‘Audrie and Daisy’ is a 2016 current socially relevant film documentary which explores three rape cases including those in focus teenagers Audrie Pott and Daisy Coleman. It explores the role of young people’s constant intense use of social media, how the criminal cases were documented in national media, politics concerning police investigation approach and the attitudes of modern young men towards consent and sex. After the assaults allegedly took place and during the investigations both teenage girls received scrutiny and heavy cyber bullying surrounding the circumstances of each event. The documentary by Bonni Cohen and Jon Shenk explores what cases of ‘rape’ among teenage victims in the digital age mean for fair trails and also the examines flaws in social attitudes.
Both Audrie Pott and Daisy Coleman’s cases involve excessive amounts of alcohol, unmonitored high school house parties and sexual assaults while unconscious unable to make the decision to give consent to boys who they believe to have taken advantage to have sexual relations. Despite these cases of assault initially happening on the nights in questions in two different communities and towns in America, the circumstances are strikingly similar. What the documentary chooses to highlight is how these events maybe a symptom of a much larger problem in schools and universities across America.
It’s unflinching and uncomfortable as the film documentary opens as it intends to go on. The detailed account of 15-year-old Audrie Pott, in Saratoga, California, in 2012 brings the subject matter into spotlight immediately through court testimonies from the boys involved and interviews with friends and family. While at a house party Audrie attended for Labor Day weekend that summer, an intoxicated and near unconscious is taken upstairs. There a group of boys camera phone film themselves drawing on her body with sharpies with immature crude comments before ‘fingering’ her. Later a video and pictures are circulated for entertainment around her high school for entertainment of her peers. The bullying, name calling and reputation bashing so much Audrie takes her life and commits suicide, with no memory of the incident.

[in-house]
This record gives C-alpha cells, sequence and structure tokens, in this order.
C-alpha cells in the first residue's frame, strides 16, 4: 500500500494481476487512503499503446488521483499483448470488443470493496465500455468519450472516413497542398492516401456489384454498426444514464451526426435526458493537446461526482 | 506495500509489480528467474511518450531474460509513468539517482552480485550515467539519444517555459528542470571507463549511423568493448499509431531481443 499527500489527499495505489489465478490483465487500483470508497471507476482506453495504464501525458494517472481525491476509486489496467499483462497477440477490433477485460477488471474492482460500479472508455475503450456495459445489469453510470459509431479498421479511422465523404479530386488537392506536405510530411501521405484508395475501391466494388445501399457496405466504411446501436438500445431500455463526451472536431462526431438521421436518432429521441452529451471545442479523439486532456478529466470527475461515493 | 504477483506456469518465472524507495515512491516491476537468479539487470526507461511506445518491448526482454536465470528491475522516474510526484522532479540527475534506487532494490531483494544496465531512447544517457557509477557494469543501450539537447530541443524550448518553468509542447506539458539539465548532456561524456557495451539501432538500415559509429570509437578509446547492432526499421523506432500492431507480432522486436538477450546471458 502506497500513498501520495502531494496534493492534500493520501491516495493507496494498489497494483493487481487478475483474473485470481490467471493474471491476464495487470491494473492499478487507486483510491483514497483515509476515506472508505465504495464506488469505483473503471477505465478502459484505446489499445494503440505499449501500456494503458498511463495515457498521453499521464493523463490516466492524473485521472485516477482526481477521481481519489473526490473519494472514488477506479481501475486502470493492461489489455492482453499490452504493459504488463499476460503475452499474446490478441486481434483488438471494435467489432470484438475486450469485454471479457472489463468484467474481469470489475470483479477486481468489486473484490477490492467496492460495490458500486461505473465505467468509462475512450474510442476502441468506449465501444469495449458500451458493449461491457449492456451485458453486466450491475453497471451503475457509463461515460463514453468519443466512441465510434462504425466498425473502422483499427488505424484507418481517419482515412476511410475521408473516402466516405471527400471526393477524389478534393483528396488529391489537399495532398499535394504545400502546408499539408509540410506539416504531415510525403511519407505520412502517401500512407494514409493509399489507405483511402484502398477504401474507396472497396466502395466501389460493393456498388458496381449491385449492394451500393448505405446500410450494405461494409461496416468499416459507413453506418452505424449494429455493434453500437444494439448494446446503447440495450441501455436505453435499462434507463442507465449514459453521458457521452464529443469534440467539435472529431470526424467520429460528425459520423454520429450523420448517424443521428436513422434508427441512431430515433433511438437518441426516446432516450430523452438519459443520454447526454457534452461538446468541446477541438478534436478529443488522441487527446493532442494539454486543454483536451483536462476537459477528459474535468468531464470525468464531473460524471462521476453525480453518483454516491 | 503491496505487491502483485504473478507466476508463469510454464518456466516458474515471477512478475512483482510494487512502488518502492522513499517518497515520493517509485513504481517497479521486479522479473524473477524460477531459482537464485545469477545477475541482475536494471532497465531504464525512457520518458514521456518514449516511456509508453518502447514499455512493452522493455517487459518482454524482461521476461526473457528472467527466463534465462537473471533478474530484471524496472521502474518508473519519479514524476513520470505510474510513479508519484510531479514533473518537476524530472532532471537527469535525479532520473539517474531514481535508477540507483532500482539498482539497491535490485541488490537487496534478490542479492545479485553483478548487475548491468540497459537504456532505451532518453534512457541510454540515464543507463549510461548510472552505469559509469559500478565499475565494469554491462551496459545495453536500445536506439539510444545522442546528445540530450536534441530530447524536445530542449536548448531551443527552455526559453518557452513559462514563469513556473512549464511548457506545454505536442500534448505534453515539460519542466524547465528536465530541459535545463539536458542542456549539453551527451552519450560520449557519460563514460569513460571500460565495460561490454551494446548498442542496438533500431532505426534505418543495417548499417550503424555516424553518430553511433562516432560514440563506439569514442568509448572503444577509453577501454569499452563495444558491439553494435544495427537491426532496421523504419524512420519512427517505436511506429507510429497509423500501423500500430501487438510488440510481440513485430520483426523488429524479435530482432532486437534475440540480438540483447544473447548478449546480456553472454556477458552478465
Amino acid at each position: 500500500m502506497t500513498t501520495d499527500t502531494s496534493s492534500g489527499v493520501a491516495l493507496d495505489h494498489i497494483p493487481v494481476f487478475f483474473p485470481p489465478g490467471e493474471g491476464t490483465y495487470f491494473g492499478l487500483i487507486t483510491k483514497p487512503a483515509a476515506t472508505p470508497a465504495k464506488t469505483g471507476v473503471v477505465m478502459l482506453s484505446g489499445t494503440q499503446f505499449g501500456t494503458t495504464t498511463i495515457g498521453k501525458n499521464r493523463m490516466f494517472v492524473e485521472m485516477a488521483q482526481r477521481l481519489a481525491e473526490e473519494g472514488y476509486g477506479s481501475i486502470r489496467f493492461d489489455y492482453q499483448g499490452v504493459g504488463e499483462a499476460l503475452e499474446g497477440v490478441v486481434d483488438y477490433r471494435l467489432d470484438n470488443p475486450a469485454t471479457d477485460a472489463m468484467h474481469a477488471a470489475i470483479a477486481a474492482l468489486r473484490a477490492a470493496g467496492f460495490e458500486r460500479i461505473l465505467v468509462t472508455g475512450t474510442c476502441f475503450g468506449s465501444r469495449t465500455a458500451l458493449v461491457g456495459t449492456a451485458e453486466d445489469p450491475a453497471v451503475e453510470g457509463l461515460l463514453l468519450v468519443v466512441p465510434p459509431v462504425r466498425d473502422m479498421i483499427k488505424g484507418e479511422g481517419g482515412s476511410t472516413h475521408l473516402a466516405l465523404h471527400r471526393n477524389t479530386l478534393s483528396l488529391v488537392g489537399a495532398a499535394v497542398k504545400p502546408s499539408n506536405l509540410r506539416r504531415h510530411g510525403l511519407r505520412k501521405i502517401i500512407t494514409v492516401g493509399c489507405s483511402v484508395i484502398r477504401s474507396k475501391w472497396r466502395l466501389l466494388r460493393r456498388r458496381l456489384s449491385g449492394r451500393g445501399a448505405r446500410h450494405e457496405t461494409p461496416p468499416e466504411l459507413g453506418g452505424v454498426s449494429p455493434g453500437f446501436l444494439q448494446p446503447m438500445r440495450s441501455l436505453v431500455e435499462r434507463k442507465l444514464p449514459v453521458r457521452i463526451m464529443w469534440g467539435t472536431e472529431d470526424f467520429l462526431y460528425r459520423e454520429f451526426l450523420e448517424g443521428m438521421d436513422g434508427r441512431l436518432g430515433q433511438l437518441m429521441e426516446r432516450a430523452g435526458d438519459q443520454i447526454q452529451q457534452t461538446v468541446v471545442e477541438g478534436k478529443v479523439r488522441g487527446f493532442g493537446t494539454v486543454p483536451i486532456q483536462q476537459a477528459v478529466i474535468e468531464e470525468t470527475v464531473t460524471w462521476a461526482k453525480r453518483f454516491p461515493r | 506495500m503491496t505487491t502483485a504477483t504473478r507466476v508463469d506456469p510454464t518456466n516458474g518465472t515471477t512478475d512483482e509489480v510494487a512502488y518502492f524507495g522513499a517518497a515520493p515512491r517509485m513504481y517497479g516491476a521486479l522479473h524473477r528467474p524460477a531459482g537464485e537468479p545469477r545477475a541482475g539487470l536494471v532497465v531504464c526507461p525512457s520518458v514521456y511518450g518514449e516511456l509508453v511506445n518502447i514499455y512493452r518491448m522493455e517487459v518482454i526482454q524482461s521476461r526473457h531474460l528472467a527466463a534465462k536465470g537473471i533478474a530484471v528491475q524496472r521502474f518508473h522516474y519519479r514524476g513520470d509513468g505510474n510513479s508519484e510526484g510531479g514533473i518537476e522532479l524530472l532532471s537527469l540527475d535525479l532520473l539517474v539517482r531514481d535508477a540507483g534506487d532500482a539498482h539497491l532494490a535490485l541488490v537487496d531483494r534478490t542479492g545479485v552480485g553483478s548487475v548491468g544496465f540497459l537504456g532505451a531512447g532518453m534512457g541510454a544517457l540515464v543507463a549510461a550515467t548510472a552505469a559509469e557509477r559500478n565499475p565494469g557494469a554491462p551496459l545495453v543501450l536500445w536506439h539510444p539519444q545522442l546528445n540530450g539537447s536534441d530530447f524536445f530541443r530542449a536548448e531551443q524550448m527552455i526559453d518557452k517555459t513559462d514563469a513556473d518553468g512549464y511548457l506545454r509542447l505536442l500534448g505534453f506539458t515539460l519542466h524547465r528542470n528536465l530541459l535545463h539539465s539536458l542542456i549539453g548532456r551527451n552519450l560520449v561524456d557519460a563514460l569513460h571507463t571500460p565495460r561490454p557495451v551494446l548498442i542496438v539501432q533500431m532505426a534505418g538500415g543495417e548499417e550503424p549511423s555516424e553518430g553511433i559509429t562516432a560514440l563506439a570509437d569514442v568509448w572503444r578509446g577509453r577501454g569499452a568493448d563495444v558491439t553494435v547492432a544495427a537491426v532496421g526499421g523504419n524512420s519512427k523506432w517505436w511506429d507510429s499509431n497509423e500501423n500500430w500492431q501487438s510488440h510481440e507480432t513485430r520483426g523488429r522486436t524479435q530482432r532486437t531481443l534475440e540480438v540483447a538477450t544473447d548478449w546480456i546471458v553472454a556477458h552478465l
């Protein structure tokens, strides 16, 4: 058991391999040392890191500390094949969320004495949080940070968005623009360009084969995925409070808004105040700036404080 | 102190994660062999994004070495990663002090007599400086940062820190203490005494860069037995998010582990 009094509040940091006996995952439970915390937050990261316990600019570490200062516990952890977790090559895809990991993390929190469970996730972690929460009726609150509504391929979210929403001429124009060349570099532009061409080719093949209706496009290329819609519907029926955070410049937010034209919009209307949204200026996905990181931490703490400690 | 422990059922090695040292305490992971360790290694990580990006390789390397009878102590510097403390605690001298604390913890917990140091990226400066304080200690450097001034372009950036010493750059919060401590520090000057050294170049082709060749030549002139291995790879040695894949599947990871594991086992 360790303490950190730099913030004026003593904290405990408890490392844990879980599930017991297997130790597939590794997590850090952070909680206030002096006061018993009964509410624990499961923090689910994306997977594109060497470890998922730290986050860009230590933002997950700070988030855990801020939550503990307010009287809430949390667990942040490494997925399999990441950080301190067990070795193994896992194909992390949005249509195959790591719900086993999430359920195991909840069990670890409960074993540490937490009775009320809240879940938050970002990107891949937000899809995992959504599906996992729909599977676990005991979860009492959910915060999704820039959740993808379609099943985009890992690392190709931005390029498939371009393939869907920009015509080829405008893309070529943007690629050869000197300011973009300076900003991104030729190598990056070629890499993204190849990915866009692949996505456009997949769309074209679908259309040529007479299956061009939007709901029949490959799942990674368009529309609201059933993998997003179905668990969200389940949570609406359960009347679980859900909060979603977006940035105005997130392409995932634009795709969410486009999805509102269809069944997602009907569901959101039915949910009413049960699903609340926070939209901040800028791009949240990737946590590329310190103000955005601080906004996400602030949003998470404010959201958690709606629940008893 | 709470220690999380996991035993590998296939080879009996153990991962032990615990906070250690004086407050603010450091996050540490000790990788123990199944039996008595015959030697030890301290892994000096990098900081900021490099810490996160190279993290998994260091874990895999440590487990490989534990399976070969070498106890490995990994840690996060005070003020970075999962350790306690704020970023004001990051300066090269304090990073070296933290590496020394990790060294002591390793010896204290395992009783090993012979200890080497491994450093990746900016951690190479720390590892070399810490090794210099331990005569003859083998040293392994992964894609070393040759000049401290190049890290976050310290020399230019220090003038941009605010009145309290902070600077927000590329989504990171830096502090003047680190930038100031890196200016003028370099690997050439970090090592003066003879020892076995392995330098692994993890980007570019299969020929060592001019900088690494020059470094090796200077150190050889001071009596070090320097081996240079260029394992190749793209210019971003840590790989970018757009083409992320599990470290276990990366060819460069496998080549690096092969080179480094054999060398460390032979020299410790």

Daisy Coleman’s case is explored in more detailed with more attention on the the investigation outcomes but follows an extremely parallel incident. Nodaway County Police department seeming to have a bias attitude towards the assailants due to reputation of families and the alcohol consumed.
What husband and wife duo documentary makers Bonni Cohen and Jon Shenk is open a strong dialogue through Audrie and Daisy. It serves to give a clear voice to the victims of such modern cases on the rise internationally and ignores the aspect of alcohol. It makes us as viewers question the nature of consent from both female and males. How throwing around comments via social media hinders progress of important sexual education and demands that young men take responsibility of knowing when they are taking advantage of social situations with women.
Von Von Lamunu